top of page

I provide assessments for adult ADHD for Canterbury residents. I also offer psychotherapy for the treatment of ADHD in adults both in-person and by Zoom nationwide. I have a good knowledge of medications used to treat ADHD, however, as I am not a medical doctor, I cannot prescribe or provide special authority numbers for ADHD medication. This has to be done by a psychiatrist. See my home page for updated information about booking availability.

 

Explore the drop-down boxes below to see what I offer in adult ADHD assessment and treatment and additional information about ADHD itself and treatment for ADHD.

  • Anxiety
    Anxiety disorders are the most common mental health conditions, affecting approximately 25% of people at some point in their lives. Anxiety can present in many forms, such as panic attacks, social anxiety, excessive worry, obsessive-compulsive disorder, phobias, and others. These conditions are characterized by activation of the sympathetic nervous system, which leads to fear and avoidance of certain thoughts, sensations, activities, objects, or people. Fortunately, extensive research has led to the development of effective, evidence-based therapies that can be used alone or in combination with anxiety medications to effectively treat these disorders.
  • Depression
    Depression is a mood disorder that affects around 20% of people at some point in their lives and is often accompanied by anxiety. Decades of research have led to the development of effective, evidence-based therapies for depression that can be used alone or in combination with antidepressant medications to help individuals make a full recovery. In therapy for depression, individuals work to understand and break the negative cycle of depression through changes in behavior, thought patterns, and interactions with the world and others. Most people can successfully recover from depression, and therapy can help speed up the recovery process and provide skills to manage future stress and reduce the risk of relapse.
  • Grief and bereavement
    Grief, a universal experience, can be a difficult and challenging time that can disrupt a person's sense of self and lead to negative views of the future. Some individuals may become stuck in grief, feeling raw and disrupted for months or even years. Grief can resemble depression and have a significant impact on daily life. While grief cannot be erased or magically resolved, the goal of therapy is to help individuals find ways to live their lives alongside their grief. Acceptance and Commitment Therapy (ACT) is an evidence-based therapy that can help individuals understand and cope with the emotions and behaviors associated with grief while also finding ways to reconnect with life.
  • Dissatisfaction and disconnection
    If you are struggling to achieve your goals or feel disconnected and unfulfilled even after attaining what you thought you wanted, it may be beneficial to explore your life circumstances, expectations, and relationships and identify your values. This can help you determine what actions might help you move closer to what you want in life. Talking about these topics with a therapist can provide insight and support as you work to align your actions with your values and goals.
  • Making a decision/solving a problem
    Certain life decisions, such as those related to relationships, work and career, work-life balance, or health and well-being, can be complex and difficult to navigate. Talking through these issues with a therapist can help you clarify the problem, identify and evaluate potential solutions, and plan a course of action. A therapist can also provide encouragement and support as you work through the problem-solving process and strive to reach your goals.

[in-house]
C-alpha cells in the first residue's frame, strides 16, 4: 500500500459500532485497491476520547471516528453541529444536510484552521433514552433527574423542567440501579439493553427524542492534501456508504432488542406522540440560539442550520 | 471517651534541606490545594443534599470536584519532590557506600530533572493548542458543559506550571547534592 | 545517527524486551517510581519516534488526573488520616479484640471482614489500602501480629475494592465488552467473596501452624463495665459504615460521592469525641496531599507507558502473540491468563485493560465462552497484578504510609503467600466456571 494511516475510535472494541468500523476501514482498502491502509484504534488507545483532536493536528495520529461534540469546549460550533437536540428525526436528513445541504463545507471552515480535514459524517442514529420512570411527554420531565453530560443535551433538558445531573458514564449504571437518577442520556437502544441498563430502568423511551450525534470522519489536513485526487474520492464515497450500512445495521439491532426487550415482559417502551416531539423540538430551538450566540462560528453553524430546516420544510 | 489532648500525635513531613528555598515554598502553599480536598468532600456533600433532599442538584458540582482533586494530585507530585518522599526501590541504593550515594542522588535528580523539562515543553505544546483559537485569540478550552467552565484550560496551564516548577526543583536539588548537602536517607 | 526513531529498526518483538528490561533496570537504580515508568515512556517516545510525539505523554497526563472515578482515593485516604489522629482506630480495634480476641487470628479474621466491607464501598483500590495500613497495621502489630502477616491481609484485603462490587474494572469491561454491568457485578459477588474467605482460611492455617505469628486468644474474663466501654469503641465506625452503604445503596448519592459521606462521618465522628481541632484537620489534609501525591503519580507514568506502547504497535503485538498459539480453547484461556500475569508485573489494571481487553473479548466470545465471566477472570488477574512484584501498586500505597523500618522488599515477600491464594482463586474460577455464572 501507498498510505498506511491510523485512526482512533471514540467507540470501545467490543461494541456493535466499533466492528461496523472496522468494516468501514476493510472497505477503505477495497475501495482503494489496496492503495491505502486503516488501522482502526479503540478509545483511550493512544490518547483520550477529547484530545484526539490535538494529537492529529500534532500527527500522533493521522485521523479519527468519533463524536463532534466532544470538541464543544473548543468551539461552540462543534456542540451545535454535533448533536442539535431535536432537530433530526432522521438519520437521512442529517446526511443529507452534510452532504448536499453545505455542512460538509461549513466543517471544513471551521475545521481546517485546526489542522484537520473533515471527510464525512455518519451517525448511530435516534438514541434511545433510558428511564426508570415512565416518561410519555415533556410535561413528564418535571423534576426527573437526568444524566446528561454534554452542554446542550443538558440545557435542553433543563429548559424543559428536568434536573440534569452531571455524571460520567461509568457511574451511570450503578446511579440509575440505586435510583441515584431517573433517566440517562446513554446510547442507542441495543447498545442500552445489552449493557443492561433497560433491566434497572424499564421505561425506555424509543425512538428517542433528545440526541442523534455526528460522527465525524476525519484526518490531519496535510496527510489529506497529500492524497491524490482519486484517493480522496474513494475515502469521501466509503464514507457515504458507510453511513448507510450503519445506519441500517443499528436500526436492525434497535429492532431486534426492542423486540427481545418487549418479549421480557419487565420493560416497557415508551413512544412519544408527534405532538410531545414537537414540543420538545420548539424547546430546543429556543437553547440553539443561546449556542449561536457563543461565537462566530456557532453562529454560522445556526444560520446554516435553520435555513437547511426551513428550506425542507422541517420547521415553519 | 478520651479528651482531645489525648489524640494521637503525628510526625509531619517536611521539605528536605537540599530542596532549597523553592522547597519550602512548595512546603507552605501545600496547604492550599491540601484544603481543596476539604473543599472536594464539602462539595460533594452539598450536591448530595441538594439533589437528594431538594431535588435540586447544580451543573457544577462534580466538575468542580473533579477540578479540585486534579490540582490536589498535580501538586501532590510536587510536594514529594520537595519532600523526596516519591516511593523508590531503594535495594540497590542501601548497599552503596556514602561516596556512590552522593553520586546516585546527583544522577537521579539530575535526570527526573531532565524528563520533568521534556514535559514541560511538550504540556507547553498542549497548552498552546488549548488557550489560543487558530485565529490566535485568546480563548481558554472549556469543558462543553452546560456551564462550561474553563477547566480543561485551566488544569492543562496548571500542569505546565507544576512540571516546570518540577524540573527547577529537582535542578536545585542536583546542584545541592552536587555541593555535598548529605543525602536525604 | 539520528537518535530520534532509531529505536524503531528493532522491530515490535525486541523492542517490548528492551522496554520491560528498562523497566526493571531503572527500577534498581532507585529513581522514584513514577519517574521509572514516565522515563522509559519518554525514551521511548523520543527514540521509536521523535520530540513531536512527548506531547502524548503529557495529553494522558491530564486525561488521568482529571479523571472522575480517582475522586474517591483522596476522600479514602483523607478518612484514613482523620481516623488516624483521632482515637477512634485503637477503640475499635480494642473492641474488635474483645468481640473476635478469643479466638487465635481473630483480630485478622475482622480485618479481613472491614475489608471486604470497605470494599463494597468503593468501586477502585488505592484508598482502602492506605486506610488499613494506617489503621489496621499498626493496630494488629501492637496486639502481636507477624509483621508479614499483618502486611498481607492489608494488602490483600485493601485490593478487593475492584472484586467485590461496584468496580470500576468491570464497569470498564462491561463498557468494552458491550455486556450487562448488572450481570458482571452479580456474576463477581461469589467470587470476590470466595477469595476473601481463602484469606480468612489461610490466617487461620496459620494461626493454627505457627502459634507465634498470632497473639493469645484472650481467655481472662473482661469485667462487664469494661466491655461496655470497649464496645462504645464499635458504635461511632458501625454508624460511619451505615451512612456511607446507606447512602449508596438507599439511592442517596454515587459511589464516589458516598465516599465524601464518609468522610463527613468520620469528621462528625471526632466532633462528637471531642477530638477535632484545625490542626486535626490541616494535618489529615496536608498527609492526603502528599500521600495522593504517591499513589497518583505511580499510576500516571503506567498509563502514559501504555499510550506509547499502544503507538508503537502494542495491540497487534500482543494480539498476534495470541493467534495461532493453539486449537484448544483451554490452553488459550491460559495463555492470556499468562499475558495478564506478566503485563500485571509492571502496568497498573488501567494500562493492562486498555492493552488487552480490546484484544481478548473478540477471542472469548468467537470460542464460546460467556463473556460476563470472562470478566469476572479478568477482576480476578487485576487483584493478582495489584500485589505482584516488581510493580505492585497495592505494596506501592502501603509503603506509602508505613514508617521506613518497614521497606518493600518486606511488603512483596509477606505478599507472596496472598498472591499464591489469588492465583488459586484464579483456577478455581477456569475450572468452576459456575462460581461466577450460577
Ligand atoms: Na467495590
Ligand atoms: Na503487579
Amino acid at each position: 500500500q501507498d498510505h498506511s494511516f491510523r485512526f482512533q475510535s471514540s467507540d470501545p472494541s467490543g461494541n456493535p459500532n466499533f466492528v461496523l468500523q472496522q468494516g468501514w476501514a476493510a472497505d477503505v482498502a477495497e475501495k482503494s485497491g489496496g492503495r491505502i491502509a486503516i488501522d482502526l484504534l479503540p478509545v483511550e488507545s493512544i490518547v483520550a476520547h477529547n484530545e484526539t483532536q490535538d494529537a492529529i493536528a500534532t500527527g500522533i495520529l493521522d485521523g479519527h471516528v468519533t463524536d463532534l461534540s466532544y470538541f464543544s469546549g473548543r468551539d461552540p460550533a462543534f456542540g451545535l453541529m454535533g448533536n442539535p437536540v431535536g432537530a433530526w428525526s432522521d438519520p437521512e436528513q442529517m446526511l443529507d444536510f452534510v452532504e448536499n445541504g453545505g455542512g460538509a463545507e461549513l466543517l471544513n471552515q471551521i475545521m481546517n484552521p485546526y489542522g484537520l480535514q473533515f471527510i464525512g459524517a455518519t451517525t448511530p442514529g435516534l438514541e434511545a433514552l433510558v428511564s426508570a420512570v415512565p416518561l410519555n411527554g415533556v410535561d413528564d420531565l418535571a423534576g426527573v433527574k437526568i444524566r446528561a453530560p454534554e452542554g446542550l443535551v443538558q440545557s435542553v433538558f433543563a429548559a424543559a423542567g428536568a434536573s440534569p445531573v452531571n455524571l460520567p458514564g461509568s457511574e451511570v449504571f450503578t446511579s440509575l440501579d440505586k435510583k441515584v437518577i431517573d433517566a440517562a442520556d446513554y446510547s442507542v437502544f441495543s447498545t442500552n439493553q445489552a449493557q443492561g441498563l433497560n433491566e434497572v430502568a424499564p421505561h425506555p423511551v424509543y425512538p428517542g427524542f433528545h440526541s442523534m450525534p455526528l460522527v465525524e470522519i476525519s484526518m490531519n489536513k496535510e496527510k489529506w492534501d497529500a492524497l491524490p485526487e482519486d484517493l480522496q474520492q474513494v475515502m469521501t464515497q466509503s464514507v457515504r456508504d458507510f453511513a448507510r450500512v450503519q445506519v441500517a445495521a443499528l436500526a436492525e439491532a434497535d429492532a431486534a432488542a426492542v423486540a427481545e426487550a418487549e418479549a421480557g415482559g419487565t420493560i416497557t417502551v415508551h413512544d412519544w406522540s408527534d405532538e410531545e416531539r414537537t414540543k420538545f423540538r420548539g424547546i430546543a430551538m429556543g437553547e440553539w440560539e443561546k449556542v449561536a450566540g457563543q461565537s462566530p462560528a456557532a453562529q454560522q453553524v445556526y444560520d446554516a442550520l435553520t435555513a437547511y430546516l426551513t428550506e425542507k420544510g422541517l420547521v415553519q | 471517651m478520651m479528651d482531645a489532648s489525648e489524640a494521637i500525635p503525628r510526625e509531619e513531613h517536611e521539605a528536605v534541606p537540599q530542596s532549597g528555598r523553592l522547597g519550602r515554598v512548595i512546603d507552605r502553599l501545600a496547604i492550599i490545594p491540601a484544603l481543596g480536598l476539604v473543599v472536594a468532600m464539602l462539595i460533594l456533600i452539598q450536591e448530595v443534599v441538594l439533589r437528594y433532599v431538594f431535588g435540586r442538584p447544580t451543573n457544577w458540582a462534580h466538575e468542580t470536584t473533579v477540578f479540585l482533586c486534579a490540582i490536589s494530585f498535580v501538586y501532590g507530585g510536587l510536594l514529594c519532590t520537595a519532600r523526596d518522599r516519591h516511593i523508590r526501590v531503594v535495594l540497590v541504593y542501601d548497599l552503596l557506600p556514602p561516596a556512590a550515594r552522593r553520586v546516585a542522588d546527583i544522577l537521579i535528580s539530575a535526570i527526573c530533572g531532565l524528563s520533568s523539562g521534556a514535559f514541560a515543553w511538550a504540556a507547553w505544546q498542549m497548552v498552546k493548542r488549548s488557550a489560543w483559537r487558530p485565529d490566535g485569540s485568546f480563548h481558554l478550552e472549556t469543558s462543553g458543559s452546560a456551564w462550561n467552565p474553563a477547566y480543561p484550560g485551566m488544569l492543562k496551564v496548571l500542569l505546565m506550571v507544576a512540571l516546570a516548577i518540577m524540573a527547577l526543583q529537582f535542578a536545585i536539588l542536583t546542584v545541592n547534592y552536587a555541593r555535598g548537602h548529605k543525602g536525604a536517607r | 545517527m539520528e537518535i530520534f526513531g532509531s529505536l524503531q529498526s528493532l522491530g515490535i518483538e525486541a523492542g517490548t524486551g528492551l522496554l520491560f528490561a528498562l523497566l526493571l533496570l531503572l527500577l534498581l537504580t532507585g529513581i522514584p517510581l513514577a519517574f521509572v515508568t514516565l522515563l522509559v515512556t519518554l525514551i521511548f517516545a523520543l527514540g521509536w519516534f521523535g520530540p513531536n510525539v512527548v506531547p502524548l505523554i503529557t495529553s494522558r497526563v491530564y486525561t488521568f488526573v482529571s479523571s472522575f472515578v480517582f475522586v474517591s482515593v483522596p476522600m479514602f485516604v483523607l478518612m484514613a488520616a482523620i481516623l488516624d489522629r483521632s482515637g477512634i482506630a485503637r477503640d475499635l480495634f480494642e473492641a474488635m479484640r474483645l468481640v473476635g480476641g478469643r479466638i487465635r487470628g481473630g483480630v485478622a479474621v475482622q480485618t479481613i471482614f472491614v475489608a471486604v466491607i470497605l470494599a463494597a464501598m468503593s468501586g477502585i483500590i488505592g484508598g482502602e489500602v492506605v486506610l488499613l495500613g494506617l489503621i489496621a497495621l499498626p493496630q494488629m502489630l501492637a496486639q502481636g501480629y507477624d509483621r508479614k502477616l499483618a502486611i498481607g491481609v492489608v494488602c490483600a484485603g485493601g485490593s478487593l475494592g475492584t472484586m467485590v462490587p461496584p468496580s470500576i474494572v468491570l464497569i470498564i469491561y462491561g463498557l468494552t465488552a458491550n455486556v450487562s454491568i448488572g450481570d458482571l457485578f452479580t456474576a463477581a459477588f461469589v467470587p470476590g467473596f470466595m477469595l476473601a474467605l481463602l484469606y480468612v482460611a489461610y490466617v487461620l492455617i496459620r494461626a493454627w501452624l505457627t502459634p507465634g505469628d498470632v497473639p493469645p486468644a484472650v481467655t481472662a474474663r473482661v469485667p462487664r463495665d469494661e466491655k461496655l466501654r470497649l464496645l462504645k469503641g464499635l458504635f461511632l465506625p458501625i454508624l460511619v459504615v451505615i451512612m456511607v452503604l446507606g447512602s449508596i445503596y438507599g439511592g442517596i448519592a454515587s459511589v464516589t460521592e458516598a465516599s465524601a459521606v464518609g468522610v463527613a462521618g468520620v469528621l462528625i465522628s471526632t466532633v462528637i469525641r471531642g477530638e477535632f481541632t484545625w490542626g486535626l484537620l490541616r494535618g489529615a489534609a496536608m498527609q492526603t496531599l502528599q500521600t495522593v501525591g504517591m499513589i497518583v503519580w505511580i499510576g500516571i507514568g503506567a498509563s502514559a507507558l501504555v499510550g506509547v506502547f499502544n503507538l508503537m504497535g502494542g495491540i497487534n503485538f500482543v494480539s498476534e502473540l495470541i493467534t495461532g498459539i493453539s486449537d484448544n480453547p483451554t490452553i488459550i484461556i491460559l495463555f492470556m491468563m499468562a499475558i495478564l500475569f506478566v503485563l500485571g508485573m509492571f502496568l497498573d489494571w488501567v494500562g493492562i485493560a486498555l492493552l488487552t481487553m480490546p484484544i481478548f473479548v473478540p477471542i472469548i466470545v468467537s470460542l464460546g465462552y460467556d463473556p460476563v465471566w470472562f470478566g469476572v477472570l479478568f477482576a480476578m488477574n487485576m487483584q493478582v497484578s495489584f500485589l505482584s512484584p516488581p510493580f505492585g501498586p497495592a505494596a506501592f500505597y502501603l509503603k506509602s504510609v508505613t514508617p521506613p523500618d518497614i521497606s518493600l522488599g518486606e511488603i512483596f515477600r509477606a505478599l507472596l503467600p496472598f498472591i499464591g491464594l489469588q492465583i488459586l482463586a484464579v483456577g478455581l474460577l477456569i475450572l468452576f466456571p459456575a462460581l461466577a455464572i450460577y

• Managing life transitions
    As we go through life, we encounter many points of decision that can significantly shape the direction of our lives. These choices are often complex and can cause worry. Some common life transitions include starting or ending education, moving out of the family home, starting or ending relationships, making job or career decisions, exploring issues related to sexuality or gender identity, becoming a parent, caring for family members, moving to an assisted living facility, losing a partner or spouse, or retiring. Life transitions often require significant changes to our lives, which can be difficult and accompanied by feelings of loss, instability, and anxiety. These emotions can make it hard to see the positive aspects of change. Therapy can help individuals process their emotions and identify and try new coping strategies to manage these life transitions.
  • Disordered eating and body image
    It is difficult to escape cultural and gendered expectations about body shape and size, and the desire to conform to these standards can lead to unhealthy relationships with food and exercise. Negative thoughts about appearance and body size can be common and can result in unhealthy behaviors such as food restriction, binge eating, excessive exercise, vomiting, or overuse of laxatives. These behaviors can become obsessive and cause significant distress. Effective treatments are available for eating disorders, particularly bulimia nervosa and binge eating disorder, and may include medical and nutritional oversight in addition to psychotherapy. Therapy can help individuals understand the influences on their expectations of shape and weight, challenge unhelpful thinking, and make fundamental changes to unhealthy behaviors. Disordered eating is often accompanied by feelings of shame, guilt, disgust, and embarrassment, which may prevent individuals from seeking help and allow the condition to persist for longer. Once an individual has committed to change, unhealthy eating behaviors can often be modified within a few weeks. Please note that I do not treat anorexia nervosa.
bottom of page